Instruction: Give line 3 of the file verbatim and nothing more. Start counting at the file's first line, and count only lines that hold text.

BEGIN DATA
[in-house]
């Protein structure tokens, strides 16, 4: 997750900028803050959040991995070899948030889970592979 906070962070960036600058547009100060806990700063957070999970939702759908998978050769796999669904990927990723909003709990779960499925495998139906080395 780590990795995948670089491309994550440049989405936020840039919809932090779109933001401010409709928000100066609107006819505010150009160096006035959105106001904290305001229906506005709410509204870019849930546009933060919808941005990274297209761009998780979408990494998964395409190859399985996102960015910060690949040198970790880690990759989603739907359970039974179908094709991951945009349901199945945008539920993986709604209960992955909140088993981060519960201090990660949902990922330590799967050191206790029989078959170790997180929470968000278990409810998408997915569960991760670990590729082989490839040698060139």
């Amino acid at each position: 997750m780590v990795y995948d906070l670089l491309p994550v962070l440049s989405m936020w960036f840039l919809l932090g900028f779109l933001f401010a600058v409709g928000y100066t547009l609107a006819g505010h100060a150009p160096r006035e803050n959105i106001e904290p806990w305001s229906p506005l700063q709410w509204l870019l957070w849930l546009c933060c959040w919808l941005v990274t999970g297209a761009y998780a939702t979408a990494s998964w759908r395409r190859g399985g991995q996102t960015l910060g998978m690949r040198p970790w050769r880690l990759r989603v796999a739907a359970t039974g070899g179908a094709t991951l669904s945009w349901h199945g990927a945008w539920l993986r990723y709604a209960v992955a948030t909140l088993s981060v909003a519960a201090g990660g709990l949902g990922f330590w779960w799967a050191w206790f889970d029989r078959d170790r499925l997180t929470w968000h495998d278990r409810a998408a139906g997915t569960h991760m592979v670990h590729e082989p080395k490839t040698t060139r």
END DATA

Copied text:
């Amino acid at each position: 997750m780590v990795y995948d906070l670089l491309p994550v962070l440049s989405m936020w960036f840039l919809l932090g900028f779109l933001f401010a600058v409709g928000y100066t547009l609107a006819g505010h100060a150009p160096r006035e803050n959105i106001e904290p806990w305001s229906p506005l700063q709410w509204l870019l957070w849930l546009c933060c959040w919808l941005v990274t999970g297209a761009y998780a939702t979408a990494s998964w759908r395409r190859g399985g991995q996102t960015l910060g998978m690949r040198p970790w050769r880690l990759r989603v796999a739907a359970t039974g070899g179908a094709t991951l669904s945009w349901h199945g990927a945008w539920l993986r990723y709604a209960v992955a948030t909140l088993s981060v909003a519960a201090g990660g709990l949902g990922f330590w779960w799967a050191w206790f889970d029989r078959d170790r499925l997180t929470w968000h495998d278990r409810a998408a139906g997915t569960h991760m592979v670990h590729e082989p080395k490839t040698t060139r």